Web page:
When Port Eliot Festival opens its doors, it will be presenting some of the finest creative talents that Cornwall and the South West has to offer. Wherever you find yourself on the beautiful site, you will find Cornish artists, performers, writers, chefs and comedians, but three notable stages to seek out are the Pulse, the Ace of Clubs and the Tiddy Tent, the latter named after the river that runs through the ancient estate. Here are just a few of our Cornish and South West highlights, but there are many more to discover at the festival.
We’re thrilled to have Murray Lachlan Young, one of the best-known poetry voices in Britain and an acclaimed playwright, actor and writer. As well as a performance for us ex-kids, he’ll also be performing his Modern Cautionary Tales for Children, which will get children dancing and dying on-stage, completing simple fun poems and pretending to be ponies.
And there’s local legend Kernow King, who has a bad case of Obsessive Cornish Disorder. Recently recognised by the NHS, it is a condition that hinders people in their working lives, relationships and ability to talk about anything other than Cornwall.
Flower + Fodder
And on the gardening front, we have Tim Hubbard who has lived and gardened in Cornwall for 40 years. A BBC radio presenter and author of The Great Gardens of Cornwall…The People and their Plants, Tim will be chatting with Head of Gardens and Estate at Heligan, Iain Davies, and revealing some of the garden’s best kept secrets.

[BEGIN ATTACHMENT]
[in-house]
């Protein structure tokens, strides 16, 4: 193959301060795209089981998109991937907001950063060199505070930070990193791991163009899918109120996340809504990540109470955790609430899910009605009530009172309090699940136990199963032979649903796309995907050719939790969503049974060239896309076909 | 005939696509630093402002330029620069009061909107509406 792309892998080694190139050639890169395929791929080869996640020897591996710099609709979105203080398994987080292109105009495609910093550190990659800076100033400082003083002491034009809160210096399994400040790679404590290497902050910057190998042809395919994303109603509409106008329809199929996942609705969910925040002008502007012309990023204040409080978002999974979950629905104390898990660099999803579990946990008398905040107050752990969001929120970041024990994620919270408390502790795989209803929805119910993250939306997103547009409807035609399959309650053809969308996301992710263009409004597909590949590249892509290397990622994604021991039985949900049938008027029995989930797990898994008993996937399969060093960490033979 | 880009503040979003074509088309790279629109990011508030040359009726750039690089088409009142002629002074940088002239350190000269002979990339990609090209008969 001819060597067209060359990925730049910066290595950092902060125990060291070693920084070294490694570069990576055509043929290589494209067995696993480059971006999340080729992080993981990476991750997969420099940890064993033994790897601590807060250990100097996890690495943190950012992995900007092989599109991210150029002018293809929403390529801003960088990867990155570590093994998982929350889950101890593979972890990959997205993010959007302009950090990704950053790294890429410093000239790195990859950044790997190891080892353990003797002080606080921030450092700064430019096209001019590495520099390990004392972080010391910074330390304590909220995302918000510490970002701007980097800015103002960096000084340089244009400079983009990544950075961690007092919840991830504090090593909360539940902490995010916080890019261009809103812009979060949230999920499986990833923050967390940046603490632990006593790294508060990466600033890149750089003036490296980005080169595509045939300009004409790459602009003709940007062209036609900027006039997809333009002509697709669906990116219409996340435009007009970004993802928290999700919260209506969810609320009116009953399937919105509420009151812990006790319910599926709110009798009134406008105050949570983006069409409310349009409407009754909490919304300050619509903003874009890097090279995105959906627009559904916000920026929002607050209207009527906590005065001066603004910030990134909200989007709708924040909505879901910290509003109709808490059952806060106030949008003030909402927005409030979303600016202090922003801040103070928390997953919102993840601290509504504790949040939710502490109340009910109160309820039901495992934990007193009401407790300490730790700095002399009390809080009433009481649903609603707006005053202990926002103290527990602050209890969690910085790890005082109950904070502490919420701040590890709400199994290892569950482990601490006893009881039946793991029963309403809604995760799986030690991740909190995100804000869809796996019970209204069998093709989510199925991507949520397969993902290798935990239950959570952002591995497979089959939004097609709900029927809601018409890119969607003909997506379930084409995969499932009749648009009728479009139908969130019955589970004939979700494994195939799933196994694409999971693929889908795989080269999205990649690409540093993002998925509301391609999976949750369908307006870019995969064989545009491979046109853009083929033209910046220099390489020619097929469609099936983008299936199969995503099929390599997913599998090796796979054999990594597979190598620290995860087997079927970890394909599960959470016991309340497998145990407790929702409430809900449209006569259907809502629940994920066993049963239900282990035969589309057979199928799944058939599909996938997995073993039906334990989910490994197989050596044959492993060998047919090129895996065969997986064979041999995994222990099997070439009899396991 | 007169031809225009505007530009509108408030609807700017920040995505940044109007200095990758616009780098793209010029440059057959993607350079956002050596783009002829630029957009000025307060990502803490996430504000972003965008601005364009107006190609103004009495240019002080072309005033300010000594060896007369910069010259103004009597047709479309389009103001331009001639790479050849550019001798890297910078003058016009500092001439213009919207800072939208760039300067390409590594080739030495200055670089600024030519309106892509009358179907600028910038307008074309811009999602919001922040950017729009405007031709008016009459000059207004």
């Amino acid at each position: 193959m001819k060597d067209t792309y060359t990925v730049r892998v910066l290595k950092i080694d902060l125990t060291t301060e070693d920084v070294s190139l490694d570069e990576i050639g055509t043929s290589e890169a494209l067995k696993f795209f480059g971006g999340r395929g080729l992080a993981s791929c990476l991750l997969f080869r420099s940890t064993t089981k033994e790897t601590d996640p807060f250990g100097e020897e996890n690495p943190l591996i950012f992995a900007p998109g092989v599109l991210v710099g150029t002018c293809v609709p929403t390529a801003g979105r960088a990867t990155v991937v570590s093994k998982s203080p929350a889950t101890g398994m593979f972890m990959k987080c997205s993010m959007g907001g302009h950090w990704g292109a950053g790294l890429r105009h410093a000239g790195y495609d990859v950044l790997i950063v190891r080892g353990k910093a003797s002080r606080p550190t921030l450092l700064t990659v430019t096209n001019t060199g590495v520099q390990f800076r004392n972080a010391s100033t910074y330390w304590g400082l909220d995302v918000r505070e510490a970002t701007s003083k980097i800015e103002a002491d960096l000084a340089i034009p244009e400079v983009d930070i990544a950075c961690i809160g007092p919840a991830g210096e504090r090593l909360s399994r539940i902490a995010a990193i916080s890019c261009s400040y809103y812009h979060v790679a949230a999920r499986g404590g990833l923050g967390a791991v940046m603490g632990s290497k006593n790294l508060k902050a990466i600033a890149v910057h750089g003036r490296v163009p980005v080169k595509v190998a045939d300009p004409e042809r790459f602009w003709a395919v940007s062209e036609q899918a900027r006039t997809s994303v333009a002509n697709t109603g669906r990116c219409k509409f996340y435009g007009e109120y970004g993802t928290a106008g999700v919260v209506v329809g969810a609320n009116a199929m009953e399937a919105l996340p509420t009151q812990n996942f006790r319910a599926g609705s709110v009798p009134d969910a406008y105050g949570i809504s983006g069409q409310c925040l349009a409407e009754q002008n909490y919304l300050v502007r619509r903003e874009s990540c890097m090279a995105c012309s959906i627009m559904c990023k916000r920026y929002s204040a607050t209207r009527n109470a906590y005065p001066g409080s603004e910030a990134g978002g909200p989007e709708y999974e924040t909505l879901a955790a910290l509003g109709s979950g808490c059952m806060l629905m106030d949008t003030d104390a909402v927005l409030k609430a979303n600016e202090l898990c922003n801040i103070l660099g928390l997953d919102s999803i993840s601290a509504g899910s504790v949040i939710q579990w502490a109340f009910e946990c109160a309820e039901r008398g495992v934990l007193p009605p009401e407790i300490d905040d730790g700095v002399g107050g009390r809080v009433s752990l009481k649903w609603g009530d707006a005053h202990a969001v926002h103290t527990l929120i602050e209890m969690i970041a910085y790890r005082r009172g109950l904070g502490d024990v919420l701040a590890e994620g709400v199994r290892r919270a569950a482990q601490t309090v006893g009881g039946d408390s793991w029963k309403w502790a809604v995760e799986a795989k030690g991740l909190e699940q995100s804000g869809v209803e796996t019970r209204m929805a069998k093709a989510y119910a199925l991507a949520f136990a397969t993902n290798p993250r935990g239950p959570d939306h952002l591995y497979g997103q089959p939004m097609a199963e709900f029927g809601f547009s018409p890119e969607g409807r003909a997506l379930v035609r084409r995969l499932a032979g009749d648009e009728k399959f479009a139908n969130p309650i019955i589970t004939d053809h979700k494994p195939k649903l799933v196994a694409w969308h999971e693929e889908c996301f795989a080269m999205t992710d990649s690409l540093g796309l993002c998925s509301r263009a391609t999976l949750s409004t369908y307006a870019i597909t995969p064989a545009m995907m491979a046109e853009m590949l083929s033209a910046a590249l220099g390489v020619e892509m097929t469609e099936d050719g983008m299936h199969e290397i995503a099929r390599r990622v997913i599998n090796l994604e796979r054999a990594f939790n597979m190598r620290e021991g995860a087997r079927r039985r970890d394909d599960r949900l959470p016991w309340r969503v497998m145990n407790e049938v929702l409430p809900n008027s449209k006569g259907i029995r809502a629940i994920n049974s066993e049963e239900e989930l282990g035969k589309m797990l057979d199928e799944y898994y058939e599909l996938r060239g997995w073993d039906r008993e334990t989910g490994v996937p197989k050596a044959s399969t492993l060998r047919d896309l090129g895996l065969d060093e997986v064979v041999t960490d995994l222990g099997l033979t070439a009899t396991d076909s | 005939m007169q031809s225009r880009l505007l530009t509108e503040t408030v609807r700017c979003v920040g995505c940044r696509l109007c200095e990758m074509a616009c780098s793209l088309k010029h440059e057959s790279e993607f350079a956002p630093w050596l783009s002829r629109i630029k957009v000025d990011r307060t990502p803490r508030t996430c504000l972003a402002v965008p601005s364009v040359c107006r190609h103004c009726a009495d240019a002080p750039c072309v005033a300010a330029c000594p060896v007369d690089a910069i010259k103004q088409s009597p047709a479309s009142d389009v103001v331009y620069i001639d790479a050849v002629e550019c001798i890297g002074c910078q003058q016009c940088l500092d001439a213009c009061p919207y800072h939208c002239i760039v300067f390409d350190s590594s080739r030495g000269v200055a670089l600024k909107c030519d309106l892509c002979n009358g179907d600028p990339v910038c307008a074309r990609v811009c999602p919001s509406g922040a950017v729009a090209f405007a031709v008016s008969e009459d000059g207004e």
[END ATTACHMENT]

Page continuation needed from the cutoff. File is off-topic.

It’s still not too late to enter Flower & Fodder Competitive Classes – the closing date for entry is this Sunday 16th July. The fantastic prizes include having your preserve put into production at Fortnum & Mason’s Piccadilly store, a magnum of Polpo-branded prosecco and a fish supper for two at Nathan Outlaw’s Fish Kitchen restaurant in Port Isaac.
Stephen Duffy-powered treasures, The Lilac Time, will mark the 30th anniversary of their first LP by performing in the oldest church in all of Cornwall.
We’ll have performances from bluesy Americana band William the Conqueror, Devon four-piece Haunt the Woods, singer-songwriter Jake Calladine, fuzz-pop band Tinned Fruit, Falmouth five-piece The Golden Dregs, and 4-piece dance-band The Soul Stroke, who play a mix of New Orleans gumbo and L.A sun-drenched groove.
Plus, look lively for the high-energy folk and Celtic punk rock of Black Friday, newly-formed jazz/hip-hop trio This Ain’t JaZz, and Goonzion Quartet who play arrangements of standards from the ‘50s and ‘60s.
It’s nothing short of an honour to welcome Nina Stibbe, who lives in Cornwall. Nina is the author of Love, Nina, and the massively acclaimed novel Man at the Helm. Her most recent novel is the much lauded Paradise Lodge.
And we’ll have the wondrous Wyl Menmuir, whose bestselling debut novel, The Many, was long-listed for the 2016 Man Booker Prize. He’ll be discussing real and imaginary landscapes with novelist Sara Baume and Jay Armstrong from Elementum.